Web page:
I'm Regina Small. I'm a writer and editor in NYC. I have a lot of opinions.
Interests include: sci-fi/fantasy, literature, summertime daydrinking, trying to be a better person, fancy manicures, philosophy, pictures for sad children, and the role of irony in the modern world. And fandom, of course.
I have another blog dedicated exclusively to science fiction/fantasy. Read it here.
While I love Tumblr and think it’s the best blogging platform I’ve ever used, I’m sometimes concerned about its readability to my friends who navigate here from my Facebook or Twitter, or from a link I send them.
So, to explain: Tumblr is a community. Similar to Twitter, you can “follow” people whom you find interesting and their entries will appear on your homepage or “dashboard.” In the upper righthand corner of each post that appears on your dashboard are two buttons — one in the shape of a heart, which you can click to indicate you “like” that post, and one that says “reblog,” which allows you to post that entry to your blog, while giving credit to the original blogger.
To give an example, here’s a screenshot of my dashboard:
The top bar shows all of my blogging options — Tumblr has a lot of pre-formatted blog post “types.” I can blog with just text (but can embed images, too); a photo with caption (and captions can be blog-length if you want), a quote (auto-formatted so that they appear in big bold letters), a link, a chat, audio or video.
Reblogging can be a bit hard to explain, but this post is an example of a reblog. The screennames of the Tumblrer who I reblogged the post from is hyperlinked (“clickable” for the uninitiated) and her comments are kept separate from my addition by the vertical lines. Reblogging is a huge thing in Tumblr-land — you can add a comment, as I did in the last post, or you can just leave the post as is. It’s a way of sharing something you found on your dashboard that was interesting or fun or worthwhile and it’s part of what makes Tumblr unique (and very low pressure in terms of producing content). No one on Tumblr blogs in a vacuum; instead, we are each responding to an entire community of users. So when you see those various screennames and lines, it means I saw a post on my dash and wanted to be part of that conversation. It’s difficult for non-Tumblr users who visit Tumblr blogs because it feels like inside baseball (and it is) but I hope this helps a bit.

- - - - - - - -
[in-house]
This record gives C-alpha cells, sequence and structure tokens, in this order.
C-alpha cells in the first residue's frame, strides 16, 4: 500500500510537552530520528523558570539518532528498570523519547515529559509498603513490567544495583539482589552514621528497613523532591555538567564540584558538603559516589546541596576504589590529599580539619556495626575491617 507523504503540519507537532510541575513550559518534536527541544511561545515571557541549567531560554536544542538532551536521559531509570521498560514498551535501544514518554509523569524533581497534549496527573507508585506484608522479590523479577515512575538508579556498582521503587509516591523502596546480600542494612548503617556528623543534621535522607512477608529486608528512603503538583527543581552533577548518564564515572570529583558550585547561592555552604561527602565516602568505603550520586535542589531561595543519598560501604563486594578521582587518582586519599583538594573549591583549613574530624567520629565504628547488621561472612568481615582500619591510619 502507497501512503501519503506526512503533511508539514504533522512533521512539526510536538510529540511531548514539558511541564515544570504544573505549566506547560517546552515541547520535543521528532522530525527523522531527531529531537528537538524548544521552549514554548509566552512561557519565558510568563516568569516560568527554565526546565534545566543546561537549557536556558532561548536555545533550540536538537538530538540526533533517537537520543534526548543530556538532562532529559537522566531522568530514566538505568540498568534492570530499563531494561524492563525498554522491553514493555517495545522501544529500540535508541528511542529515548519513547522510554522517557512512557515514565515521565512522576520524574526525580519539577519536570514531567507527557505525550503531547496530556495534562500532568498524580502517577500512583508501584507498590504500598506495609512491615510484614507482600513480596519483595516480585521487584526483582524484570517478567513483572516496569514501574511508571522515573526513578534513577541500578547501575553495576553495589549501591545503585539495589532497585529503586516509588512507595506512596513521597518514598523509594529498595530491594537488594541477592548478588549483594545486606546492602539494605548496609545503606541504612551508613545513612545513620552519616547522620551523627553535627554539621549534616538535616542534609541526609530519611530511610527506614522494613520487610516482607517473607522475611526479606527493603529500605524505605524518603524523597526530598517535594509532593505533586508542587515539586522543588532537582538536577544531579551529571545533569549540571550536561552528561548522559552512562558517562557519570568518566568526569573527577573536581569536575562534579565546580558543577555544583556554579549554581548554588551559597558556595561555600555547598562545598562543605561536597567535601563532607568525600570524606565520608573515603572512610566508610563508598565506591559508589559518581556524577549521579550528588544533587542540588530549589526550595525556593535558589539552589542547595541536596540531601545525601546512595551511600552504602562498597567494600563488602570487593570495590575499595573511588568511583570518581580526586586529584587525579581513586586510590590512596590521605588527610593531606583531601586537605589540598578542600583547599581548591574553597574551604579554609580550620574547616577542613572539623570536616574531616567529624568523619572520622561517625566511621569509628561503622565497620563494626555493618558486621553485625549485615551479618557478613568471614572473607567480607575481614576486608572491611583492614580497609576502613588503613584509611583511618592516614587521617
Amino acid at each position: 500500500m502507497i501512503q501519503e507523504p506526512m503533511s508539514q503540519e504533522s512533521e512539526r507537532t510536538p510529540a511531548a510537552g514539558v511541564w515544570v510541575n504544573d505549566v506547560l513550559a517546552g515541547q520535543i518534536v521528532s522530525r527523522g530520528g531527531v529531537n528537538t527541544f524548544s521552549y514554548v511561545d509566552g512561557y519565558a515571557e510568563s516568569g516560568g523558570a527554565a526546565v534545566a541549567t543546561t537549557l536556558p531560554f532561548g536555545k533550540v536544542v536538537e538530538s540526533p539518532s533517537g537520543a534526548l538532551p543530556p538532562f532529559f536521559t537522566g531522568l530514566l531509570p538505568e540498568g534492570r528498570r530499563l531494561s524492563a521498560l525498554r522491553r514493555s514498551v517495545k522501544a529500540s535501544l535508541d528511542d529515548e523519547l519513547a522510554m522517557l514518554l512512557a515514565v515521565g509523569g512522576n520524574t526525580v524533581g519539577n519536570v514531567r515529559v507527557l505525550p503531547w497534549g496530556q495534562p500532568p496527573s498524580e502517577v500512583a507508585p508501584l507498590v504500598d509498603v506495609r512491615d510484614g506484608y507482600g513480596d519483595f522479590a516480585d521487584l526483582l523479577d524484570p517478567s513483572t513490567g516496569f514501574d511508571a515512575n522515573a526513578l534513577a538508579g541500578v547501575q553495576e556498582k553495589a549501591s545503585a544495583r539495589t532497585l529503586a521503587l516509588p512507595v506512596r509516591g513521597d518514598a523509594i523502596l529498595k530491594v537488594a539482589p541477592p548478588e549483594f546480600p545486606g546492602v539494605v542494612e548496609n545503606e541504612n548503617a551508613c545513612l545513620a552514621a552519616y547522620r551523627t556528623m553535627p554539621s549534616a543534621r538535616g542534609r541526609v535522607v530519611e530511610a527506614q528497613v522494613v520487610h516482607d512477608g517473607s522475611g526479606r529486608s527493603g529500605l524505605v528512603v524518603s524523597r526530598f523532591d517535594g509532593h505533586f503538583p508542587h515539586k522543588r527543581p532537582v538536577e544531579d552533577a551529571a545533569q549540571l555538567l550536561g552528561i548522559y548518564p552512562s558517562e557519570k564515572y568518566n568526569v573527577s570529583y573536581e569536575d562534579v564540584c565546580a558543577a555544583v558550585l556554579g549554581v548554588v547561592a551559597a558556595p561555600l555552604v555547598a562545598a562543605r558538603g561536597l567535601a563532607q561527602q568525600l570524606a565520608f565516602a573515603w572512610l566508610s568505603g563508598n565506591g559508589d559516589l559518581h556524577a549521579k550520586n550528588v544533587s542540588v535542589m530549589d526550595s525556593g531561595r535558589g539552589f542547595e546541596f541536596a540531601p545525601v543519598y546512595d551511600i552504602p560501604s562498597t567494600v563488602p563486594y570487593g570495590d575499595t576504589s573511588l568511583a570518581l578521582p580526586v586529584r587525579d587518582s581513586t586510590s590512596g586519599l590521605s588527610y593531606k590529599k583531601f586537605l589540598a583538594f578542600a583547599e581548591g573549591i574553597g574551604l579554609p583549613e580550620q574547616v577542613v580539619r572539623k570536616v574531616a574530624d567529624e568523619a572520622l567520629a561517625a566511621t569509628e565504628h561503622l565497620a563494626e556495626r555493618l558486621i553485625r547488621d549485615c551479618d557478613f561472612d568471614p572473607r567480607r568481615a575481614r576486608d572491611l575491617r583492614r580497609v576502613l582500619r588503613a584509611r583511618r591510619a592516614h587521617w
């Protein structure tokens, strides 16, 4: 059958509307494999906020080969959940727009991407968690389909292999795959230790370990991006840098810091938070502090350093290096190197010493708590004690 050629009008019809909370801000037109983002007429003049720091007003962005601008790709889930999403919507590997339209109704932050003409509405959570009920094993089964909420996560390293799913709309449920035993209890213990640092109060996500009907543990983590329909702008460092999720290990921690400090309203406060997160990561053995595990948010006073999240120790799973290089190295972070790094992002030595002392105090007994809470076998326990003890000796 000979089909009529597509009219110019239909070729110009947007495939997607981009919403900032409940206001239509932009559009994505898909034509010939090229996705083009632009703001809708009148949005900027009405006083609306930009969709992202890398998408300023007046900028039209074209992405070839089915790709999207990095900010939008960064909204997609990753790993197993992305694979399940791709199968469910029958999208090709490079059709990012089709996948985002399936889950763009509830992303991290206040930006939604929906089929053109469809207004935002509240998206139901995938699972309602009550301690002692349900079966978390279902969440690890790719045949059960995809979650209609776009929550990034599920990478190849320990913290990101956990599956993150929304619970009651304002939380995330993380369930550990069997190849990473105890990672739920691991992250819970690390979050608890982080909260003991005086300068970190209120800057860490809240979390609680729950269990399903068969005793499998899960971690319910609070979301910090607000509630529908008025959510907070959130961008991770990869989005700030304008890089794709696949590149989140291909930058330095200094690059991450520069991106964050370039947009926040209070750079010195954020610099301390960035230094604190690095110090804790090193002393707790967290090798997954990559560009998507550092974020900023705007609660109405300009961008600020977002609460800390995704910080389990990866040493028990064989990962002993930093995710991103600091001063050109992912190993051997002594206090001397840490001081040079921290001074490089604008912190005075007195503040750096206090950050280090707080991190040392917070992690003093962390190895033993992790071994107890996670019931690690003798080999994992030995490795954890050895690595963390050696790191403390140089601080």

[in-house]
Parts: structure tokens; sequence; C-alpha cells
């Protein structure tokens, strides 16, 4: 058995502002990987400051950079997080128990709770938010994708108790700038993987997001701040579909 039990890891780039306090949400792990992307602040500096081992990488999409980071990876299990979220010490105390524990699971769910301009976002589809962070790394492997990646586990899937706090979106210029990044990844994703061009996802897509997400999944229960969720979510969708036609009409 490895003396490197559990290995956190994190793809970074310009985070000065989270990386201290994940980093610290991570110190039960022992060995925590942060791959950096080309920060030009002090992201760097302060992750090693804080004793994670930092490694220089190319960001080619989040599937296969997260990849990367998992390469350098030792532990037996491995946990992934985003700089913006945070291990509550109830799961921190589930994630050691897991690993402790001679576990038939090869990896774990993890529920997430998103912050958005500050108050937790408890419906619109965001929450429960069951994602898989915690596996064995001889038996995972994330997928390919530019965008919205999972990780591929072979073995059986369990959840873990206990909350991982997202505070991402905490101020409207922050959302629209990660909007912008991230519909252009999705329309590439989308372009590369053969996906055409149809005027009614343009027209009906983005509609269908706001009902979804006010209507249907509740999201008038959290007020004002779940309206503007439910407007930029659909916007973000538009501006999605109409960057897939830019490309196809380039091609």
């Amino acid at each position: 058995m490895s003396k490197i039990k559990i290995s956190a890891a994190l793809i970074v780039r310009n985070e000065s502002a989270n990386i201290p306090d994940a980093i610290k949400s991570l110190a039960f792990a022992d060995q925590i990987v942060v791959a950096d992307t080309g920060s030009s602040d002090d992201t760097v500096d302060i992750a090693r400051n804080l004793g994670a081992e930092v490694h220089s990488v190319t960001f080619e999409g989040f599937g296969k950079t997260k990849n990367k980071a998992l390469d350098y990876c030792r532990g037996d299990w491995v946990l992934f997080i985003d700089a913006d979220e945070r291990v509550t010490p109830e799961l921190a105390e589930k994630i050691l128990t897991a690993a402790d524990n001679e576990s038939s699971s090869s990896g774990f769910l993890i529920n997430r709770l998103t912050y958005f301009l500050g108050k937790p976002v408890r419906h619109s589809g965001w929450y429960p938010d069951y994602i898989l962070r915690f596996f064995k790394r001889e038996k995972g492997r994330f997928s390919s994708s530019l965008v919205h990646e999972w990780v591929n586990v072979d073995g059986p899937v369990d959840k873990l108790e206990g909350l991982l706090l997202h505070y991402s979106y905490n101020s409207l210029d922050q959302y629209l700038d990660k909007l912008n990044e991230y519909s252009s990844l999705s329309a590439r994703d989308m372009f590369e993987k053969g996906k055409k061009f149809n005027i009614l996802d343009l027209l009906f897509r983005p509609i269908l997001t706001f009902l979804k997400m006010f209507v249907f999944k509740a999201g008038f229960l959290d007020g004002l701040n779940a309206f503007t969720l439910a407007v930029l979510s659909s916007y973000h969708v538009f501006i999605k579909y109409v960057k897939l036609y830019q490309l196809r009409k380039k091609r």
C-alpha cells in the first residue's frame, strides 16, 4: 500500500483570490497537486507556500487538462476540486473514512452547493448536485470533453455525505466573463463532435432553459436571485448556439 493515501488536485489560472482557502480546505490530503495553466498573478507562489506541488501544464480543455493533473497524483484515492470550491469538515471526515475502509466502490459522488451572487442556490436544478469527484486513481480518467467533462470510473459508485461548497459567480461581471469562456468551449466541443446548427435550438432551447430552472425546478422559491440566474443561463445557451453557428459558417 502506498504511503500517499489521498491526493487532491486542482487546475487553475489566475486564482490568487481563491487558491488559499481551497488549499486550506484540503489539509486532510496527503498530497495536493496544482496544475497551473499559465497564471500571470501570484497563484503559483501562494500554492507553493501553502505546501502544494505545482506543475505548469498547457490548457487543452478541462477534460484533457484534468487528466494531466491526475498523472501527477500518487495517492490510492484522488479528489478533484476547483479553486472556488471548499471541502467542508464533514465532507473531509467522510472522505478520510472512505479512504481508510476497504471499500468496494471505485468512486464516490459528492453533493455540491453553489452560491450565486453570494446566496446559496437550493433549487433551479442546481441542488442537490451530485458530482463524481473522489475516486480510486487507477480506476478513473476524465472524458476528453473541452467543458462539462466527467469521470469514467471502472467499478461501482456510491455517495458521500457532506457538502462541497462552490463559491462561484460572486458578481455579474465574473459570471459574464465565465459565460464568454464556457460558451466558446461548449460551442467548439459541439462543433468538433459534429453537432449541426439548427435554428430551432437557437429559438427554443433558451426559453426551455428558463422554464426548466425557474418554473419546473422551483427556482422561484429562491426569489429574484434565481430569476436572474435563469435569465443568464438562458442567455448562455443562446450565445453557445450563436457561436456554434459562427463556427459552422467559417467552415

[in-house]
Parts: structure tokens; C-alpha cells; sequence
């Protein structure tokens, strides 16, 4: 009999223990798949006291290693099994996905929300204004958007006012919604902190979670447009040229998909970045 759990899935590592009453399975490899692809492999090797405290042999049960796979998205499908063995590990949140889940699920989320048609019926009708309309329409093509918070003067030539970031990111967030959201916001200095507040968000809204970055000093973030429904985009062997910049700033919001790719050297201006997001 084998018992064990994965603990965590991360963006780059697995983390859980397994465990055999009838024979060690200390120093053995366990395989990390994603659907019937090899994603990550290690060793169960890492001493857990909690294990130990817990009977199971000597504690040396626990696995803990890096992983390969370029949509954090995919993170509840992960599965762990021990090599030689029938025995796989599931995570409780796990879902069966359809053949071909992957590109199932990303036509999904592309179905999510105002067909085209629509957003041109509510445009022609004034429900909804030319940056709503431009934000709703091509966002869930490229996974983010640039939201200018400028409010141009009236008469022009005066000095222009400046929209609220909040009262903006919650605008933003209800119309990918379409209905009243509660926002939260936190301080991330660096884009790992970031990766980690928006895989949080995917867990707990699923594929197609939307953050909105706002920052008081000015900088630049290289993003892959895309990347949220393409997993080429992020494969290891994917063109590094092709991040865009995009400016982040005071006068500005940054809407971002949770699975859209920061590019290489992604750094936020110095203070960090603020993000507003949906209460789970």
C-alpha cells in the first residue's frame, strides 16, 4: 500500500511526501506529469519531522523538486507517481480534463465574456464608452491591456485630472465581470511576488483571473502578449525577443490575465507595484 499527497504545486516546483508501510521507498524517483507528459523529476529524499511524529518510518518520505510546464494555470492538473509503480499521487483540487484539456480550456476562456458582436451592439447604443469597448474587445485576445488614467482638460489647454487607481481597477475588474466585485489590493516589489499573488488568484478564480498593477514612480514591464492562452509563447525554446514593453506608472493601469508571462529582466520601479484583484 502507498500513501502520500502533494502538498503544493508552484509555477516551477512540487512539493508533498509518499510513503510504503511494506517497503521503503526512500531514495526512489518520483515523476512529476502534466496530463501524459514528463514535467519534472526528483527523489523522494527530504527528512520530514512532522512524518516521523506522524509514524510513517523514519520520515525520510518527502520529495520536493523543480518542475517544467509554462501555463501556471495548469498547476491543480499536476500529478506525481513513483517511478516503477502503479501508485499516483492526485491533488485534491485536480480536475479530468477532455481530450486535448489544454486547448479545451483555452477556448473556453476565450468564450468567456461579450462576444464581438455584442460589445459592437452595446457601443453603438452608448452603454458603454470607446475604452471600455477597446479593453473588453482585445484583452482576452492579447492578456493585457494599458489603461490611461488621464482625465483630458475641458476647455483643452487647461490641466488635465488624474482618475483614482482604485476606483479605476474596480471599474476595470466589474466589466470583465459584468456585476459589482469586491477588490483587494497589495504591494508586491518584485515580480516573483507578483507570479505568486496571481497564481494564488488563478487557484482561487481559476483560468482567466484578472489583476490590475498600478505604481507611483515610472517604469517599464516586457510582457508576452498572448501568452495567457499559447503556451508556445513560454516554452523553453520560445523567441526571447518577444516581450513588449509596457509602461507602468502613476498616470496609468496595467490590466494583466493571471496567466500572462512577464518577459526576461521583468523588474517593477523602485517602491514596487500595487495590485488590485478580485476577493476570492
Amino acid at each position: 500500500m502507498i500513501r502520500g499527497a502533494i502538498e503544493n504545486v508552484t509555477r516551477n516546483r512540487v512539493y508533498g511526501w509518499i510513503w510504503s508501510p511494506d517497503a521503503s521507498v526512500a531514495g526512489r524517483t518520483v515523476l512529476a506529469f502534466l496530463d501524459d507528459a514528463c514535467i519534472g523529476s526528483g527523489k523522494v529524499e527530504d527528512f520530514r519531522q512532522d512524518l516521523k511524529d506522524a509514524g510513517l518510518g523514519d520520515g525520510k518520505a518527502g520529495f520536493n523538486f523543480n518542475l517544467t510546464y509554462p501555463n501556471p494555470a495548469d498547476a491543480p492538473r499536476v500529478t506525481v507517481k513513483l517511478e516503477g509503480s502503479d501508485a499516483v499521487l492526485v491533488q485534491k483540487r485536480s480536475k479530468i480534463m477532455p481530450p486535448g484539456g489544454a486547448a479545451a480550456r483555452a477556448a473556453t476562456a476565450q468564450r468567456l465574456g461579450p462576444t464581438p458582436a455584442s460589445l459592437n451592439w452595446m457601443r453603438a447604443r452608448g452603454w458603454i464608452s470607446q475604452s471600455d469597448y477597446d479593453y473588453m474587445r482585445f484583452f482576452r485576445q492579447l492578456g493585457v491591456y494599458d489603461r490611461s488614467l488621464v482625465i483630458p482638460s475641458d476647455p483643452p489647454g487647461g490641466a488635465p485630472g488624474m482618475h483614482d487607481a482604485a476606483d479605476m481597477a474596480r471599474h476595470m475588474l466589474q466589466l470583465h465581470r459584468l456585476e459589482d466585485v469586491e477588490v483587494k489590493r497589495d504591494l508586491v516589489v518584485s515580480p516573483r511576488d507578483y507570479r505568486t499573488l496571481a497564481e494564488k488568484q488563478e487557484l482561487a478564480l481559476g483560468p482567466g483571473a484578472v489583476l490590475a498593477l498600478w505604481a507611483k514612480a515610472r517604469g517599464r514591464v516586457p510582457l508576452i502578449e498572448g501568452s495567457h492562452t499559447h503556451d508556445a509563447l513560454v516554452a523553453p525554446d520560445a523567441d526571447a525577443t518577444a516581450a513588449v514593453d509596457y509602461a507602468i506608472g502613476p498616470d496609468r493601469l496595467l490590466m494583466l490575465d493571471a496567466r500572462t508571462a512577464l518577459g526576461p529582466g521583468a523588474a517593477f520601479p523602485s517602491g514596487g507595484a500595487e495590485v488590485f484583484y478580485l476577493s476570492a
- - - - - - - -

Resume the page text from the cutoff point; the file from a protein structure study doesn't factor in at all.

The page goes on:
(Before I updated this post, I had a long section on an old feature Tumblr used to call Tumblarity. If you’re interested in that relic of Ye Olde Blogging Days, you can read about that here.)
“Ask Me Anything”
The “askbox” or “askhole,” as it is informally called, is partly a way to submit (either anonymously or under your own username) a question to another Tumblrer. You can enable your own “ask me anything” button by going to your settings and checking the box that reads “Let people ask questions.” You can elect to allow anonymous questions through, but be mindful this often is a gateway for spammers and…well, assholes who might be mean to you. This hasn’t ever been an issue for me but it’s something you might want to keep in mind if you’re sensitive to criticism. I think sometimes people like to allow anonymous questions/messages because they hope someone (if you are under 21, we’ll call this person “your crush”) will write a long, flowery love note. This is not a thing that happens, really. More often than not people use anonymity to vent their anger and frustration, not their more delicate feelings.
Equally, if someone whom you dislike allows anonymous questions on her blog, don’t be an asshole and say cruel shit. Life is already very hard for most people. Play nice.
Enjoy Tumblr; Have Fun; Make Friends
When I started my Tumblr in 2009, I didn’t know what the fuck it was. At all. I learned a lot by doing and I produced some good content. But most significantly: I met a ton of awesome people. I’ve gone drinking with my Tumblr friends, texted them while I watched reruns of Buffy on Netflix, and attended their Christmas and birthday parties. One of my Tumblr pals, whom I met in early 2010, was actually a bridesmaid at my wedding! If you make the effort, you can develop real friendships here and take those friendships into offline life (if you want). Explore, join in conversations and don’t be afraid to express yourself. It’s the Internet and we all get to have opinions! Have fun.
If you’ve enjoyed this post, consider following me for other nerdy goodness. If you’re a sci-fi or fantasy fan, I also have a pretty cool blog called Small Galaxies.